Fri, Aug 28, 2009 - Page 14 News List

POP STOP

BY Ian Bartholomew  /  STAFF REPORTER

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One of the longest media stakeouts finally came to an end this week when photos of Andy Lau (劉德華) and Carol Chu (朱麗倩) holding hands hit the front pages of the Chinese-language tabloids. Chu has long been rumored to be Lau’s secret love, but the relationship had never been publicly acknowledged by either party. The image of Lau and Chu, hands firmly clasped, in Kuala Lumpur’s airport on their way back to Hong Kong, was one press photographers had been waiting to capture for 24 years.

The occasion of this revelation was the funeral of Chu’s father. To avoid disruption to the funeral, all references to Lau’s decades-long connection with the family were omitted from the event, but Lau, for reasons that are still unclear, decided that it was time for the secret to be conclusively let out of the bag, making his first public appearance as Chu’s partner.

Rumors of the relationship have long been present in the media, with many pointedly referring to Chu as Mrs Lau

(劉太太), although the couple have not married. Lau’s reluctance to have an acknowledged partner is closely linked with his image as one of the Chinese-speaking world’s biggest male sex symbols. Based on comments left on Lau’s many fan sites, it seems that fans have been overwhelmingly supportive of the star’s decision to give Chu what many regard as her rightful status.

Lau’s relationship with the media has never been easy given the huge interest his slightest action creates. Under pressure from Chu’s family to regularize the relationship, it was reported that Lau intended to marry Chu in April, even going so far as handing over a house worth more than NT$30 million as a dowry. Leaks to the press about the forthcoming nuptials angered Lau to such an extent that he called the marriage off, making the particularly hurtful comment that he wasn’t sure if he loved Chu enough to make the commitment of marriage.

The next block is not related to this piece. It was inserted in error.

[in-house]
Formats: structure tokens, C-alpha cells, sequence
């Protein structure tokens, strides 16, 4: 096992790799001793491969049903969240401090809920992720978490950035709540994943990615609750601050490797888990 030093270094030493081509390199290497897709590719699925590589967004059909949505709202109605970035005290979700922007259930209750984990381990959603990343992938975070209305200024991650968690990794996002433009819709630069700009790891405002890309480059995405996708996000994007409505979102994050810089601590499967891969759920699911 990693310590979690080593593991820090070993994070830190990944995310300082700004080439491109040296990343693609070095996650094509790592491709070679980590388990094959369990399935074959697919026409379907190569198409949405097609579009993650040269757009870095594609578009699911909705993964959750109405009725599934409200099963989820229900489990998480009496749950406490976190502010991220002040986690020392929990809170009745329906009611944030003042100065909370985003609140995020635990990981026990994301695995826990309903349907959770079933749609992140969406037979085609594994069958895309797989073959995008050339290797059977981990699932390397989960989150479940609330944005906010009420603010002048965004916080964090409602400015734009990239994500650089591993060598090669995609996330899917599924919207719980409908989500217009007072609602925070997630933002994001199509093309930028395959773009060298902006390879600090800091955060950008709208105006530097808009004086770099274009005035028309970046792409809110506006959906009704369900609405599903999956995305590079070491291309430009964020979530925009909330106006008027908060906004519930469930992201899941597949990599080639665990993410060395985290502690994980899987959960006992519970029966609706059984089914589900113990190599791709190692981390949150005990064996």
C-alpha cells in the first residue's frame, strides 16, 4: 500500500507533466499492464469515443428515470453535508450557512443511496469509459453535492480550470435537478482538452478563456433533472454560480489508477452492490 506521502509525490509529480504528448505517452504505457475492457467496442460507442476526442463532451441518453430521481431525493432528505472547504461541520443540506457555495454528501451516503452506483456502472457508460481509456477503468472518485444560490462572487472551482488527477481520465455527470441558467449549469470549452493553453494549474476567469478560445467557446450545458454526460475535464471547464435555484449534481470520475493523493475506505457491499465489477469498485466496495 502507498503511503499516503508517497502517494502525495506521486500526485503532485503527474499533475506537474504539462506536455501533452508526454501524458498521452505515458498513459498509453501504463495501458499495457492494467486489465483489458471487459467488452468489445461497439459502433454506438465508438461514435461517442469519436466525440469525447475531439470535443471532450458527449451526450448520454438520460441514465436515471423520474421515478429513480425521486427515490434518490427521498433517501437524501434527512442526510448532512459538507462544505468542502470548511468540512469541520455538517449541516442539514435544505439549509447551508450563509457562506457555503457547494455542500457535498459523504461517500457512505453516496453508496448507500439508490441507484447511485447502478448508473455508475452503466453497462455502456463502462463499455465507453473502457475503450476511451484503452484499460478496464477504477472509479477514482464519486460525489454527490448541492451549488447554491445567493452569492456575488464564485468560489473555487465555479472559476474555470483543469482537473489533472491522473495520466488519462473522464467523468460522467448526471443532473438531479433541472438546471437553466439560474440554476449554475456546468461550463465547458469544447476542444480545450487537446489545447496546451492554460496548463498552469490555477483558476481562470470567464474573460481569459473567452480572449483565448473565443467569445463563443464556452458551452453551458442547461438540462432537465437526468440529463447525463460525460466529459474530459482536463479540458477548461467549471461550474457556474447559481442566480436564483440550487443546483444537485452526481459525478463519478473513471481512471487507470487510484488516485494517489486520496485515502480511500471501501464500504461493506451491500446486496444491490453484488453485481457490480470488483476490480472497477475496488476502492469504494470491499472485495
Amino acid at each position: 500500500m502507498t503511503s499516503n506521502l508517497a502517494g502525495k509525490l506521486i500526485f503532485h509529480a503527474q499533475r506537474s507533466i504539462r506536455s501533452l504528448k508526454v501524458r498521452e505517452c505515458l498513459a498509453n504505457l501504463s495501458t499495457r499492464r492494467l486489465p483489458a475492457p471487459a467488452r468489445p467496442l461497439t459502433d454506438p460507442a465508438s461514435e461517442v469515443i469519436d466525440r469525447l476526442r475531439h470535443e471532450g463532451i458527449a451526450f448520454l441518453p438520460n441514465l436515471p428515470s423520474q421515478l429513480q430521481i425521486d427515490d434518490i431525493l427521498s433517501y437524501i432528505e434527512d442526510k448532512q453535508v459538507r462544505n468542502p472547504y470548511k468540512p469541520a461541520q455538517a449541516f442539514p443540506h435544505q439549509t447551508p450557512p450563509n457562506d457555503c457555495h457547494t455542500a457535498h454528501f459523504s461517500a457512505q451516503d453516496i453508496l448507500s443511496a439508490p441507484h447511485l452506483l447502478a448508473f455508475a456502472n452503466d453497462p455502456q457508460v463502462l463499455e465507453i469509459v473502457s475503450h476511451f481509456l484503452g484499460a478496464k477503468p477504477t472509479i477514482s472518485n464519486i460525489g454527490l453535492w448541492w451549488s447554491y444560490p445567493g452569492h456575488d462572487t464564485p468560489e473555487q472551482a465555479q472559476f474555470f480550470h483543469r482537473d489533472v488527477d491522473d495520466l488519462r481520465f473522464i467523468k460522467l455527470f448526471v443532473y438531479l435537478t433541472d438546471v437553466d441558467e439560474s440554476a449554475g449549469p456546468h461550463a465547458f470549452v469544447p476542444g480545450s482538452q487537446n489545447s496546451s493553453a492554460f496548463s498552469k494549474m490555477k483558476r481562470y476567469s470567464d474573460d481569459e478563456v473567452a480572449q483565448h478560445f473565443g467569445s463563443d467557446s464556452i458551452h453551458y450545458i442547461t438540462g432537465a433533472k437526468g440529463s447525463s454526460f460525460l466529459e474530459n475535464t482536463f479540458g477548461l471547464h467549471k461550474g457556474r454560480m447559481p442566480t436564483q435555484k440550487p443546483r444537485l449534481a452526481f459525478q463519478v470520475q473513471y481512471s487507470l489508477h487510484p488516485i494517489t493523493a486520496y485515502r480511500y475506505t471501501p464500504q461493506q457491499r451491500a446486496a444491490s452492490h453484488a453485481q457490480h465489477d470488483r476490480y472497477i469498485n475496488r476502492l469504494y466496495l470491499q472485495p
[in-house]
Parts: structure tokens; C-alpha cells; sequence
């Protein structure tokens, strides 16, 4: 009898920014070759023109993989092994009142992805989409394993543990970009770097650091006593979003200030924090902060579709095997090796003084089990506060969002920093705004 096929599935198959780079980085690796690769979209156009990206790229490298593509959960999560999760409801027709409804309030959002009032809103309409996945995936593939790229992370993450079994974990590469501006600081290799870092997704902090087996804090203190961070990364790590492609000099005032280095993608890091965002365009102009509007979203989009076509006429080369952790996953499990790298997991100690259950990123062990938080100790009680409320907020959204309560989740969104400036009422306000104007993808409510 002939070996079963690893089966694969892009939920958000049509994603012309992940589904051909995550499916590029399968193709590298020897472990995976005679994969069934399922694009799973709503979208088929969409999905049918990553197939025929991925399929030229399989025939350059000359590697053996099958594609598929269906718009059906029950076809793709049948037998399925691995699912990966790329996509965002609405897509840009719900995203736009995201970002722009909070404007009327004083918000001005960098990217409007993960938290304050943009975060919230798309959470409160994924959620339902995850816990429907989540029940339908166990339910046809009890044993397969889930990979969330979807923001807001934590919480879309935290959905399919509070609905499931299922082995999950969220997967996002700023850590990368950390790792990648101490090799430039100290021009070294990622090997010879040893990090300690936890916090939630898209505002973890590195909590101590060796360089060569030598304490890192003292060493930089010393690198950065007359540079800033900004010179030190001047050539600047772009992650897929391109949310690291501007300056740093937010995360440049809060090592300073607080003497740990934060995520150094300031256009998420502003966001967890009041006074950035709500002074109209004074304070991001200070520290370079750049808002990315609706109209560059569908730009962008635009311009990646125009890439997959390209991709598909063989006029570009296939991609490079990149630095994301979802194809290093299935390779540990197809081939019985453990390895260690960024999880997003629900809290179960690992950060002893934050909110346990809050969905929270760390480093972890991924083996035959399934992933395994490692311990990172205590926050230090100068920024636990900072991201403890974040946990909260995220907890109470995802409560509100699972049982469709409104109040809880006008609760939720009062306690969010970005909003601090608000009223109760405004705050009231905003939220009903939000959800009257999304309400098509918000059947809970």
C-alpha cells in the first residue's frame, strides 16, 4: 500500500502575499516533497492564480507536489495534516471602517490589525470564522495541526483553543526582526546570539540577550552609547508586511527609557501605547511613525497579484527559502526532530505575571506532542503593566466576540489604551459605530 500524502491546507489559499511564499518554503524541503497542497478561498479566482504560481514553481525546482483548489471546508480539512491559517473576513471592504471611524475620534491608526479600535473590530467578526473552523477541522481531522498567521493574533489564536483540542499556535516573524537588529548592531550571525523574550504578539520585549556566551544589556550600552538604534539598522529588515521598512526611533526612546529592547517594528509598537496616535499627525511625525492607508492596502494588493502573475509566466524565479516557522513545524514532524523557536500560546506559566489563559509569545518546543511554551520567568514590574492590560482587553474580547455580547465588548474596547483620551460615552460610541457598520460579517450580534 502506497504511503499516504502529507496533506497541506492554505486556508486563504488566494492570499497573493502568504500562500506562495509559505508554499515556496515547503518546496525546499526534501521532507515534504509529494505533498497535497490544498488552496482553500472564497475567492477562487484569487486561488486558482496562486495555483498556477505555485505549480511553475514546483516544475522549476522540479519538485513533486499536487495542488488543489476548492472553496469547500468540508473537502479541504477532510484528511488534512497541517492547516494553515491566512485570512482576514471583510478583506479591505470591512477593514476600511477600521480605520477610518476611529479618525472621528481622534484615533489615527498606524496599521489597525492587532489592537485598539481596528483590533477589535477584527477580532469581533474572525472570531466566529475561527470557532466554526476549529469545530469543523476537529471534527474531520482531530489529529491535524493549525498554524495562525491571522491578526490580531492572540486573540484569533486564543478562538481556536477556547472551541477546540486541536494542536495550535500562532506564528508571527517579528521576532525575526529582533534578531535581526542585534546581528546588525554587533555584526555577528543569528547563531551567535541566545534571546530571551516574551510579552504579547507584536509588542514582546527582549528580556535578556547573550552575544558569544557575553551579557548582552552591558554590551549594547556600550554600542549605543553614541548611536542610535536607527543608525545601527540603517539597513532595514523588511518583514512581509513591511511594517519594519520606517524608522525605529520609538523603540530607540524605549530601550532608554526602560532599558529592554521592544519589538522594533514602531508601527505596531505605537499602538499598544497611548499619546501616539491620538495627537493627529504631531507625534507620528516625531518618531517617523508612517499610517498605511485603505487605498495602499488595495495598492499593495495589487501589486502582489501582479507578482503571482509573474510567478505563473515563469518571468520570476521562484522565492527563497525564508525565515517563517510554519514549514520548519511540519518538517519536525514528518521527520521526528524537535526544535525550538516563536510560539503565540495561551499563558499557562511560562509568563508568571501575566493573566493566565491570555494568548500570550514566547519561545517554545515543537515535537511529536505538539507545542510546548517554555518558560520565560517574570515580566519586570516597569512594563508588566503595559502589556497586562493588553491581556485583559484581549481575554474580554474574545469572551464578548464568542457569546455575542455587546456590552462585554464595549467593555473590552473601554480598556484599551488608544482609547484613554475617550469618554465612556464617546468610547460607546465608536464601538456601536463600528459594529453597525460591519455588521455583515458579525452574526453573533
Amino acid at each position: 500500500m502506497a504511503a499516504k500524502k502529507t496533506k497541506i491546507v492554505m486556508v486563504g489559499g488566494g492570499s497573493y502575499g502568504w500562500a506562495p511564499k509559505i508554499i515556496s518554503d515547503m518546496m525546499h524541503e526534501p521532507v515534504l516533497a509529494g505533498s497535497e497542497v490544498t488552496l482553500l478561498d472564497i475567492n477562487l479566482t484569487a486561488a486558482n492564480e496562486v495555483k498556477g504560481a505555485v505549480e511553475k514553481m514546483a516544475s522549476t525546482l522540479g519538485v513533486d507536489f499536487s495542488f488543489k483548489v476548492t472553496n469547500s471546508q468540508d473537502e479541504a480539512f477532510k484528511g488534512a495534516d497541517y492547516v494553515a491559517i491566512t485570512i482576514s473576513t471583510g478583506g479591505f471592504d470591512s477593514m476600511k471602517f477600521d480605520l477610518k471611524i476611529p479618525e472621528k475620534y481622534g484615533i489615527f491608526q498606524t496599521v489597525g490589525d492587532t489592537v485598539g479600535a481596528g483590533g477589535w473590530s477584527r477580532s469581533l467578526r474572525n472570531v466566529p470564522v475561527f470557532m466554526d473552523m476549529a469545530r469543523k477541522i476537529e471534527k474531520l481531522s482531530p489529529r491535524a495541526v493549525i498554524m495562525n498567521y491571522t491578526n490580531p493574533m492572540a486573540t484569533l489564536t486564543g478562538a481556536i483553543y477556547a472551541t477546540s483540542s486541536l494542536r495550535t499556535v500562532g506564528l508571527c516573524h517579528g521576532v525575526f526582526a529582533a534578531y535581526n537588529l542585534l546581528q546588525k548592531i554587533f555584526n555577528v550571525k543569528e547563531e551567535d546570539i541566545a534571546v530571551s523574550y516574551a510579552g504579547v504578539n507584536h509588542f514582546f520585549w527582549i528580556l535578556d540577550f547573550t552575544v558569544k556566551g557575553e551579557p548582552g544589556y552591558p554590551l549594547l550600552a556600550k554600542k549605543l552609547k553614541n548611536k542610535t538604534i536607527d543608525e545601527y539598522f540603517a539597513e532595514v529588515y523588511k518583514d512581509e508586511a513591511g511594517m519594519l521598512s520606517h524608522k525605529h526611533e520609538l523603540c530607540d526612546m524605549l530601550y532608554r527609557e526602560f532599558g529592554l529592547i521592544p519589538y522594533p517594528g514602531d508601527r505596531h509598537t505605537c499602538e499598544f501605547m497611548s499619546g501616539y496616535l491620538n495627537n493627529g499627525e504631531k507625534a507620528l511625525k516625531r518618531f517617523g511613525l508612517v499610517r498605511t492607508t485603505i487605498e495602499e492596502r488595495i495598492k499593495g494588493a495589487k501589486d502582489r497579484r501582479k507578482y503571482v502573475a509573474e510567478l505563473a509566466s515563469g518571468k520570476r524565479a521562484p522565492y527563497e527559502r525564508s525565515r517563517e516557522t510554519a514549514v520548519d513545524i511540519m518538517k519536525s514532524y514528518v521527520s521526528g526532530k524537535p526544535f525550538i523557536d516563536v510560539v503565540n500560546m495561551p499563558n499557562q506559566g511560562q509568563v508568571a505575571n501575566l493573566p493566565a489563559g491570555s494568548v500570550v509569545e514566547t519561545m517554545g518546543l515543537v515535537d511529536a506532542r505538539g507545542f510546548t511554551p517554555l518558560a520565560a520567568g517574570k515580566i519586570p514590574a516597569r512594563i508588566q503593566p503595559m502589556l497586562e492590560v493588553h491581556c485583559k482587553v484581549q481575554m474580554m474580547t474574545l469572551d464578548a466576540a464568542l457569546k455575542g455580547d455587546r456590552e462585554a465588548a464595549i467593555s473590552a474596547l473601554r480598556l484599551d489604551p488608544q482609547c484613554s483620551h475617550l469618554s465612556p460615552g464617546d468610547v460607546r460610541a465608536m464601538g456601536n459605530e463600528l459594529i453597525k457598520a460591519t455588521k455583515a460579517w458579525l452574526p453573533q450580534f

Lau is not the only superstar who has worked hard to keep a long-standing relationship secret. Jackie Chan’s (成龍) relationship with Joan Lin (林鳳嬌) was only acknowledged quite recently (though they married in 1982), partly as a result of son Jaycee Fong (房祖名) emerging as a celebrity in his own right. In 2000, Taiwan’s own Jackie Wu (吳宗憲), who had long been thought to be single, was exposed as not only having a wife, but also four children, all of whom he had kept out of the media limelight. While both Wu and Chan were notorious for their numerous extramarital affairs, a situation that may have prompted their reluctance to open up about their domestic lives, Lau has never been strongly associated with any woman other than Chu. There is ongoing speculation as to whether Lau already has a child by Chu.

Meanwhile, A-mei (張惠妹), or rather A-mit (阿密特), as she is now known after the release of her new experimental album, is basking in the glow of success. Although struggling to hang on to a place in the wrong half of the Top 20, the announcement last week that her new album will be re-released with a number of cuts after the original was given an 18+ rating for the nudity and sexual content of the accompanying DVD, will give her plenty of kudos. The refrain “It’s bullshit” will be removed from the song Black Eats Black (黑吃黑) in the new edition. In compensation, a new song with Taiwanese lyrics will be added, capitalizing on the huge popularity of the Wu Bai (伍佰) inspired Come If You Dare (好膽你就來), which also features on the album. A-mei has clearly arrived as an artist pushing at the boundaries of the acceptable in Mando-pop, though watching the unexpurgated tracks on YouTube, it’s hard to see anything particularly transgressive, and A-mei’s take on female domination and sex as a power game is unlikely to shock anyone but a government censor.

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